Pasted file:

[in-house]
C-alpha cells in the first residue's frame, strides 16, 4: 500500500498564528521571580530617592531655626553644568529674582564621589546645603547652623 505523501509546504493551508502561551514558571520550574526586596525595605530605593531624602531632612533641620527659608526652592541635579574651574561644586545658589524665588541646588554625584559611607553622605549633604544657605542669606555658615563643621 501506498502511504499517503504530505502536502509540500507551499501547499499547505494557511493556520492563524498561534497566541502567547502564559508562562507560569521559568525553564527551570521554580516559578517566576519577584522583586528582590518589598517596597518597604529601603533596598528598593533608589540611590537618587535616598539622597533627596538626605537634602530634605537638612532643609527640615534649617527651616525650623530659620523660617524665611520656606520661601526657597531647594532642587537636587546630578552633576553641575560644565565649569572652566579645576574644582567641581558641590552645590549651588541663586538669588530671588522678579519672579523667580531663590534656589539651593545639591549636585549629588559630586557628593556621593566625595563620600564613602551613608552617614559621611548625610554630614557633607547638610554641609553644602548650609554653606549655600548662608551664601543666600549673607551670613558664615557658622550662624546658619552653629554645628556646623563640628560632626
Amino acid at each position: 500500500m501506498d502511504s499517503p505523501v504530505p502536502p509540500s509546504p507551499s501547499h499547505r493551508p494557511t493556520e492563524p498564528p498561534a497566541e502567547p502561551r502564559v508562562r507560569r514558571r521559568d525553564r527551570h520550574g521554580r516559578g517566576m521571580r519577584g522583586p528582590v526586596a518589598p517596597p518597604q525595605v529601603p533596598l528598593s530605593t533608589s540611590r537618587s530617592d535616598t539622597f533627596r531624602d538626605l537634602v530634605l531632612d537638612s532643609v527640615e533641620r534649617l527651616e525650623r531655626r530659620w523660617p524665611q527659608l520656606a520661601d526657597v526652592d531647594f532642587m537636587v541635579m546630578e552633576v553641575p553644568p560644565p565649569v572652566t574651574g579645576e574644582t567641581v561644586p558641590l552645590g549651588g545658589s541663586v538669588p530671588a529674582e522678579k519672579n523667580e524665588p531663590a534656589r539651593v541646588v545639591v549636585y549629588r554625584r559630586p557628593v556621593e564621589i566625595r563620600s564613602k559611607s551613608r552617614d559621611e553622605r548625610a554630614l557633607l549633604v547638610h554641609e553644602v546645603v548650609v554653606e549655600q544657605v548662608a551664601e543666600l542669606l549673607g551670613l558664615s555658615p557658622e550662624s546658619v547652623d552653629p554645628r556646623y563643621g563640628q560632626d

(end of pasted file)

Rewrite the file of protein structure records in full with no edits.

[in-house]
C-alpha cells in the first residue's frame, strides 16, 4: 500500500498564528521571580530617592531655626553644568529674582564621589546645603547652623 505523501509546504493551508502561551514558571520550574526586596525595605530605593531624602531632612533641620527659608526652592541635579574651574561644586545658589524665588541646588554625584559611607553622605549633604544657605542669606555658615563643621 501506498502511504499517503504530505502536502509540500507551499501547499499547505494557511493556520492563524498561534497566541502567547502564559508562562507560569521559568525553564527551570521554580516559578517566576519577584522583586528582590518589598517596597518597604529601603533596598528598593533608589540611590537618587535616598539622597533627596538626605537634602530634605537638612532643609527640615534649617527651616525650623530659620523660617524665611520656606520661601526657597531647594532642587537636587546630578552633576553641575560644565565649569572652566579645576574644582567641581558641590552645590549651588541663586538669588530671588522678579519672579523667580531663590534656589539651593545639591549636585549629588559630586557628593556621593566625595563620600564613602551613608552617614559621611548625610554630614557633607547638610554641609553644602548650609554653606549655600548662608551664601543666600549673607551670613558664615557658622550662624546658619552653629554645628556646623563640628560632626
Amino acid at each position: 500500500m501506498d502511504s499517503p505523501v504530505p502536502p509540500s509546504p507551499s501547499h499547505r493551508p494557511t493556520e492563524p498564528p498561534a497566541e502567547p502561551r502564559v508562562r507560569r514558571r521559568d525553564r527551570h520550574g521554580r516559578g517566576m521571580r519577584g522583586p528582590v526586596a518589598p517596597p518597604q525595605v529601603p533596598l528598593s530605593t533608589s540611590r537618587s530617592d535616598t539622597f533627596r531624602d538626605l537634602v530634605l531632612d537638612s532643609v527640615e533641620r534649617l527651616e525650623r531655626r530659620w523660617p524665611q527659608l520656606a520661601d526657597v526652592d531647594f532642587m537636587v541635579m546630578e552633576v553641575p553644568p560644565p565649569v572652566t574651574g579645576e574644582t567641581v561644586p558641590l552645590g549651588g545658589s541663586v538669588p530671588a529674582e522678579k519672579n523667580e524665588p531663590a534656589r539651593v541646588v545639591v549636585y549629588r554625584r559630586p557628593v556621593e564621589i566625595r563620600s564613602k559611607s551613608r552617614d559621611e553622605r548625610a554630614l557633607l549633604v547638610h554641609e553644602v546645603v548650609v554653606e549655600q544657605v548662608a551664601e543666600l542669606l549673607g551670613l558664615s555658615p557658622e550662624s546658619v547652623d552653629p554645628r556646623y563643621g563640628q560632626d